EDITOR’S NOTE: In coming weeks, narrative journalist and teacher Lauren Kessler will identify and explore the key elements of nonfiction storytelling, including scene, character and endings.
By Lauren KesslerThere was something of a Camelot — a brief and shining moment — for long-form narrative journalism in newspapers. This “American Literary Movement” (thus proclaimed by the Encyclopedia Britannica) explored and blurred the boundaries between traditional news journalism and nonfiction storytelling, resulting in iconic pieces of reporting published most notably in the New York Herald Tribune and The Washington Post. Other daily newspapers — from the Portland Oregonian to the Detroit Free Press to the St. Petersburg Times to the St. Paul Pioneer Press to the Baltimore Sun — stepped in, giving reporters the time, resources and sophisticated editorial guidance to do this work. The pieces were often long, often part of a series and usually woven through with universal human experience or emotion.
It’s hard to find much evidence of this movement in today’s shrinking newspaper landscape. As newsrooms contract and news deserts grow, magazine-style journalism is again a luxury in daily journalism. Few newspapers still publish Sunday magazines, and many have folded their features sections.
Does this mean narrative journalism in newspapers dead? With fewer newspapers, smaller staffs and the press of a 24/7 reporting cycle, you would think the answer is yes.
The answer is no.
Or rather, the answer is that the vital elements, the key components, of narrative journalism can be (and are being) incorporated into news features, investigative journalism and even breaking news. And storytelling is alive and thriving in the podcast world.
Narrative on deadline
So-called traditional journalism and the art of nonfiction narrative are not mutually exclusive. The crafting of a piece of narrative journalism and the work of reporting on deadline are not mutually exclusive. When we read a lengthy piece in The New Yorker or The Atlantic (anchors of long form narrative), we know that the work demanded days, weeks, maybe months of time and an editor who will grant that kind of time. We might think all narrative is long form. That to do it right we need words, words and more words — thousands of words. We think there will be some magic moment in our careers where we will have that time and that editor and the heady freedom of those many words, not to mention the perfect story. In the meantime, narrative is for those who write for a handful of elite magazines. In the meantime, shoulder to the wheel and fingers to the keyboard.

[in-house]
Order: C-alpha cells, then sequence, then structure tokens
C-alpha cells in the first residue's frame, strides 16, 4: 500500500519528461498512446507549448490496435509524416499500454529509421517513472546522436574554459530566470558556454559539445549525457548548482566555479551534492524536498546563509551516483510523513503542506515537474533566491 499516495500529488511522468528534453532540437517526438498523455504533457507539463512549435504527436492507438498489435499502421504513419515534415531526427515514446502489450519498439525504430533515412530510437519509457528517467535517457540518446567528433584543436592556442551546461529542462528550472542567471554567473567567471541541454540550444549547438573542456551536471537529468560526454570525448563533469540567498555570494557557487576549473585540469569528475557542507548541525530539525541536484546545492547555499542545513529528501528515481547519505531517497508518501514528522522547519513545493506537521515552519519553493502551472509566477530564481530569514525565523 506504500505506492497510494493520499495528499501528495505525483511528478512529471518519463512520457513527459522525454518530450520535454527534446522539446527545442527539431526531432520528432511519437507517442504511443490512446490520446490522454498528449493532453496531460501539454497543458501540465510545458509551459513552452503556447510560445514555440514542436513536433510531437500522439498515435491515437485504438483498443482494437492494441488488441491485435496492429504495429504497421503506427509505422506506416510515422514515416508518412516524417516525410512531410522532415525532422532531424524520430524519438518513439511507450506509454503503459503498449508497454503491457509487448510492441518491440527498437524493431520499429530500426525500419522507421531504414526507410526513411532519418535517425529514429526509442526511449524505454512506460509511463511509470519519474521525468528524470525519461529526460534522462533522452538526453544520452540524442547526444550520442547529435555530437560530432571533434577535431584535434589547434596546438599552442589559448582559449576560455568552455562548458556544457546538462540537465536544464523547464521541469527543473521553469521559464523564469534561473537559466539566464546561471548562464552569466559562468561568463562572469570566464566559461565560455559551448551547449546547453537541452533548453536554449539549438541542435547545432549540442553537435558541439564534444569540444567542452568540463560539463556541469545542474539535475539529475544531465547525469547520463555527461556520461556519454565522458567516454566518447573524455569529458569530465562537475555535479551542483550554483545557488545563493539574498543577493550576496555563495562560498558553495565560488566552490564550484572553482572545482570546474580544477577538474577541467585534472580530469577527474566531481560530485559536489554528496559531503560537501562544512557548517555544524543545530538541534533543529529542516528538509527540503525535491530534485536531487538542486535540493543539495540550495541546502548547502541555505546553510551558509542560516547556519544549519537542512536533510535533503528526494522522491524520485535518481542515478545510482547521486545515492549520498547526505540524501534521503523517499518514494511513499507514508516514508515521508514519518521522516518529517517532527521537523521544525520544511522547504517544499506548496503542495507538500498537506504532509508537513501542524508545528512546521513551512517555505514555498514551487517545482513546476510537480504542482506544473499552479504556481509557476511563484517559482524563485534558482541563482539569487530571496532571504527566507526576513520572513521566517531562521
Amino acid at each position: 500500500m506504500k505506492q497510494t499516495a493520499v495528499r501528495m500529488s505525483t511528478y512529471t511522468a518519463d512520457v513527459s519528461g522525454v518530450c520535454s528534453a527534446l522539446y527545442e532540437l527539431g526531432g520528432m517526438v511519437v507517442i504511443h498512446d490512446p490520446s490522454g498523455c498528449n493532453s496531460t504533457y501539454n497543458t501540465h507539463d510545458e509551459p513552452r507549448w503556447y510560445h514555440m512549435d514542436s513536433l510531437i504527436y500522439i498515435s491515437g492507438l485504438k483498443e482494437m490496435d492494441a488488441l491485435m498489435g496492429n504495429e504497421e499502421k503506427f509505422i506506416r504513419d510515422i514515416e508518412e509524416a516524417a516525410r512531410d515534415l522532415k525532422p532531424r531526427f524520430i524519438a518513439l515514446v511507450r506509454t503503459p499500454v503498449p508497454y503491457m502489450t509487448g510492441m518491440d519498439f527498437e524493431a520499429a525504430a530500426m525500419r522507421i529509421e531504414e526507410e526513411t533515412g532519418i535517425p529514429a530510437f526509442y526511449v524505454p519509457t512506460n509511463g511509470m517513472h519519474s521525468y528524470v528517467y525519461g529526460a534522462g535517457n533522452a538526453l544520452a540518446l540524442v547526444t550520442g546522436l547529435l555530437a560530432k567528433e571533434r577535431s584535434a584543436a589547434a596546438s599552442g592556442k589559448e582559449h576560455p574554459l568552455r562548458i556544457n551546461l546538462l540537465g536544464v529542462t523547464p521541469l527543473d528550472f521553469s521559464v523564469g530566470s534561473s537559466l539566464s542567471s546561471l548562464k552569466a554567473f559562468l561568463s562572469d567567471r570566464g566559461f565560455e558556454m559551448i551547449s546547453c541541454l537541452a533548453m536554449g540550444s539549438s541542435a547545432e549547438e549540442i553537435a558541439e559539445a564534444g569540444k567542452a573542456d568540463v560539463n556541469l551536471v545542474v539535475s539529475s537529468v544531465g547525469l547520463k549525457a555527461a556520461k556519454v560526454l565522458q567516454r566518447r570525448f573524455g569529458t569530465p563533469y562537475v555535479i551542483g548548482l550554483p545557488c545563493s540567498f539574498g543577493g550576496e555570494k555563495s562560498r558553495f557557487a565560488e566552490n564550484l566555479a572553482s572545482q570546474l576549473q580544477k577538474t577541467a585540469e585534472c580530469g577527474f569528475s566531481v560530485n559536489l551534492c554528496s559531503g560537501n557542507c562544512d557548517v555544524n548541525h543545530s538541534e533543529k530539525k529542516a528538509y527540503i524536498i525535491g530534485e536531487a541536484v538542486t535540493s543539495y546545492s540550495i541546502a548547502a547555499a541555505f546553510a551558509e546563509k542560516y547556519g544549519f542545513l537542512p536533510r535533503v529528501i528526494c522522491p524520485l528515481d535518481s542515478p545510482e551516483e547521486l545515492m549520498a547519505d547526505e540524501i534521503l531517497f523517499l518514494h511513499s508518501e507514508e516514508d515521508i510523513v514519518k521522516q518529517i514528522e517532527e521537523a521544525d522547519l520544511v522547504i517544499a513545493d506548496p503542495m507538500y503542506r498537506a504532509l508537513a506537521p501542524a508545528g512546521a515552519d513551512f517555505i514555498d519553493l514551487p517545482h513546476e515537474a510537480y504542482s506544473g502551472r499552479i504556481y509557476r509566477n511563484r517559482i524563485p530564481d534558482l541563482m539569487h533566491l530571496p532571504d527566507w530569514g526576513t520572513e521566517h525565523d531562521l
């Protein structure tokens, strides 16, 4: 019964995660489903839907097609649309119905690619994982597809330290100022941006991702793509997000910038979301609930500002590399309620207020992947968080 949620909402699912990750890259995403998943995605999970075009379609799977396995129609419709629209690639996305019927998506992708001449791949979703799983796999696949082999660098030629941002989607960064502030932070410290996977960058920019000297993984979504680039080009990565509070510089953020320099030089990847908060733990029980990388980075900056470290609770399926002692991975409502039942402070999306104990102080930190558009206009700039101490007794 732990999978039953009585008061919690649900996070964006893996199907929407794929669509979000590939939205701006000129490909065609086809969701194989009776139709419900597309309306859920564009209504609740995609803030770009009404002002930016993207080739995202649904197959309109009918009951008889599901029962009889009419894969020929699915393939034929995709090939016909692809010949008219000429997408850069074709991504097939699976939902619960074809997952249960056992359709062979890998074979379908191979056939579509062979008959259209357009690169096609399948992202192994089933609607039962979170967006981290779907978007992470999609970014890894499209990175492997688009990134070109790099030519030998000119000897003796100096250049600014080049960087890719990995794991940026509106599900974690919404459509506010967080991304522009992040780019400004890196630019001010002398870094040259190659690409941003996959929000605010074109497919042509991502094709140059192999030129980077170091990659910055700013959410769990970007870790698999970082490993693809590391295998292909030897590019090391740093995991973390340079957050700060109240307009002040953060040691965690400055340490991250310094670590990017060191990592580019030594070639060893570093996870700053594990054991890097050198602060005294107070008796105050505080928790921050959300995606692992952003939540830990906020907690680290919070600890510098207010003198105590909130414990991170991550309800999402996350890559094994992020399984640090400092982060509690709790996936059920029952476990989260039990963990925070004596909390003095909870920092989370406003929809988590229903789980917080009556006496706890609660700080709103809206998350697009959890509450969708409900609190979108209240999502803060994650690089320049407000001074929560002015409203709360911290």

Allow me to disabuse you of these assumptions. I just rediscovered a glorious example of narrative written on the fly with an economy of words. This piece testifies to the short-form, deadline possibilities of narrative journalism.
It is a column written by Jimmy Breslin after he got a call at his home on December 8, 1980, that John Lennon had been shot. Breslin went out to report it. He went back to the office, the New York Daily News, to write it. It was in print and on the streets the next the next day.
This event-to-published-story speed may seem glacial now. But for a moment, forget technology. Forget that today’s Breslin — you or I — could write in the field on a phone, take photos and record audio with the same phone, upload it all and have the story posted before the ambulance bearing Lennon’s fatally wounded body reached the ER.
So forget the technology. Think instead of Breslin’s speed of thought, how astute, insightful and perceptive he was. How, in the midst of breaking news, in the chaos of an unfolding event, he saw a story. Not a “John Lennon Shot” news flash but a story — one that no one else saw. He saw it in that moment. He reported it in that moment. He wrote in on deadline.
Building a story in scenes
Breslin’s piece has everything we look for in the narrative approach to journalism: scene-setting, character development, dialog, plot, arc and detail. It has heart, but not the bleeding kind. And it does all that in less than 700 words.
Here’s how it opens:
That summer in Breezy Point, when he was 18 and out of Madison High in Brooklyn, there was the Beatles on the radio at the beach through the hot days and on the jukebox through the nights in the Sugar Bowl and Kennedys. He was young and he let his hair grow and there were girls and it was the important part of life. Last year, Tony Palma even went to see Beatlemania.
And now, last night, a 34-year-old man, he sat in a patrol car at 82nd St. and Columbus Ave. and the call came over the radio: “Man shot, 1 West 72 St..” Palma and his partner, Herb Frauenberger, rushed through the Manhattan streets to an address they knew as one of the most famous living places in the country, the Dakota apartments.